[Skip to content]
ISS006-E-23743
Browse image
Resolutions offered for this image:
1024 x 768 pixels 540 x 405 pixels 540 x 396 pixels 1000 x 777 pixels 3032 x 2064 pixels 639 x 435 pixels

MAP LOCATION
latitude/longitude of image
Spacecraft nadir point: 10.3° N, 81.3° W

Photo center point: 9.0° N, 79.5° W

Nadir to Photo Center: Southeast

Spacecraft Altitude: 209 nautical miles (387km)
Click for Google map
IMAGE DETAILS
features and other details
CAMERA INFORMATION
information about camera used
ALL DOWNLOAD OPTIONS
additional formats
Width Height Annotated Cropped Purpose Links
1024 pixels 768 pixels Photographic Highlights Download Image
540 pixels 405 pixels Photographic Highlights Download Image
540 pixels 396 pixels No Yes NASA's Earth Observatory web site Download Image
1000 pixels 777 pixels No Yes NASA's Earth Observatory web site Download Image
3032 pixels 2064 pixels No No Download Image
639 pixels 435 pixels No No Download Image
Other options available:
Download Packaged File
Download a Google Earth KML for this Image
View photo footprint information
Image Caption: The Panama Canal is a 50-mile long engineering wonder connecting the Caribbean Sea and the Pacific Ocean. Completed by the United States in 1914, it runs southeastward from Colon, through the man-made Gatun Lake, to Panama City on the Pacific side of the Isthmus of Panama. The canal, a major artery of international shipping, uses a series of massive locks, manmade lakes, and water supplied by the copious tropical rainfall of the region to lift and lower transiting ships a height of 85 feet over the continental divide.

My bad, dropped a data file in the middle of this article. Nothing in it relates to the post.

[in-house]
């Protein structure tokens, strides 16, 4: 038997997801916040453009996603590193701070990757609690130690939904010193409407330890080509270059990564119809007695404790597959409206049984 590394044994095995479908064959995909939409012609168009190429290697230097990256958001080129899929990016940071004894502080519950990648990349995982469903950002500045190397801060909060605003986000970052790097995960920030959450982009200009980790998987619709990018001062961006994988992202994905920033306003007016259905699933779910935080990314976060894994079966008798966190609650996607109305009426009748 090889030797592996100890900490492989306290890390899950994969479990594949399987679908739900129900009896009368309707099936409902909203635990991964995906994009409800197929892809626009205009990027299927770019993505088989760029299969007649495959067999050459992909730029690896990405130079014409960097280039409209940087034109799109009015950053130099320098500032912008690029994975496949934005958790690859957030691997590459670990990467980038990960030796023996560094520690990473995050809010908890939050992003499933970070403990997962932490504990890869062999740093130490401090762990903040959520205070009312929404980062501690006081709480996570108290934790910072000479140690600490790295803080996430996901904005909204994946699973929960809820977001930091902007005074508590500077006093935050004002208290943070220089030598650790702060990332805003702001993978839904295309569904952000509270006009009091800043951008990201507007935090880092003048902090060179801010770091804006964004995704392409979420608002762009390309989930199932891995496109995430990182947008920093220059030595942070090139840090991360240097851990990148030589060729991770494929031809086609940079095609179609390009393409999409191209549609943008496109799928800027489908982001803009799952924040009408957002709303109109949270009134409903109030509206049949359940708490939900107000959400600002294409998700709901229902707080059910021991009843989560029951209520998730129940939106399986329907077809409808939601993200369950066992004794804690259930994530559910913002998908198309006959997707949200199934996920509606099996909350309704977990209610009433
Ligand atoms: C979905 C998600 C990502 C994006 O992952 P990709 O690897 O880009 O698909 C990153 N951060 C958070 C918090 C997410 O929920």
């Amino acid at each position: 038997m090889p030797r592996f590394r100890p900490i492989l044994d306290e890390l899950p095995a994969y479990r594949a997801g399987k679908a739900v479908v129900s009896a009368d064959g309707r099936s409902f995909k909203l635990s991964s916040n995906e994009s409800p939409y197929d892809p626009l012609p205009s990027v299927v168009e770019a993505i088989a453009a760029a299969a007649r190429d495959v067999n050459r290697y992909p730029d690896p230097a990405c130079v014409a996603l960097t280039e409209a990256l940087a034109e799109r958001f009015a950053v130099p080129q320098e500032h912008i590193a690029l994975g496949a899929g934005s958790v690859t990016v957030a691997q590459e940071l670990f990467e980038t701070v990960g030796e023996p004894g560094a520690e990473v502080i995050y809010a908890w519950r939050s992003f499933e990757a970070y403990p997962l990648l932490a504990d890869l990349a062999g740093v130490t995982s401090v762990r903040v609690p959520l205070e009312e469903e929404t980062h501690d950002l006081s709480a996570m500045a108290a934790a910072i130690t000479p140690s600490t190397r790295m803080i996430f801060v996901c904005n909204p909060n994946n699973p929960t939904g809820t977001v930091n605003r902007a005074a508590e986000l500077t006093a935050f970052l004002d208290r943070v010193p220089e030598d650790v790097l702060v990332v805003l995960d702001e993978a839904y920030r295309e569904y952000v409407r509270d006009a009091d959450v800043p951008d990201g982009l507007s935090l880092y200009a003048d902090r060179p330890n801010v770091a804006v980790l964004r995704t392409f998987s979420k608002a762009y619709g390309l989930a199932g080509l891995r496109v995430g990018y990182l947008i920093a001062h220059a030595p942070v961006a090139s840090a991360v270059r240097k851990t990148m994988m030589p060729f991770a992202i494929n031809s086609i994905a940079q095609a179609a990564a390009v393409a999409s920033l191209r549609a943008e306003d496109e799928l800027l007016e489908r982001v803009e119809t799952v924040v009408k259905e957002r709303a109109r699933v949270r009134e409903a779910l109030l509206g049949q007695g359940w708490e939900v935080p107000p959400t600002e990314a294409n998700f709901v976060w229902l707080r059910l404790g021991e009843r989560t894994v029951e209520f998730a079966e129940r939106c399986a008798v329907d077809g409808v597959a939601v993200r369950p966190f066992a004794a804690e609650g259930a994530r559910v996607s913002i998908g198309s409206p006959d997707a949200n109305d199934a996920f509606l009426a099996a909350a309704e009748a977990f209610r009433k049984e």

Thick rainforests border the canal, and the protected Canal Zone is easily delineated by the dark green band of forest, which contrast the lighter green cultivated areas of Panama. The ecologically sensitive Canal Zone supports diverse lowland rainforest that is crucial for water balance and erosion/siltation control around the canal. Scientists monitor the edges of the Canal Zone rainforest for degradation from development.

The crew of the International Space Station acquired this image on the afternoon of January 30, 2003, using an electronic still camera with 85 mm lens. Fair-weather cumulus clouds from the Caribbean can be seen pouring southward through the natural gap in this mountain chain of Central America.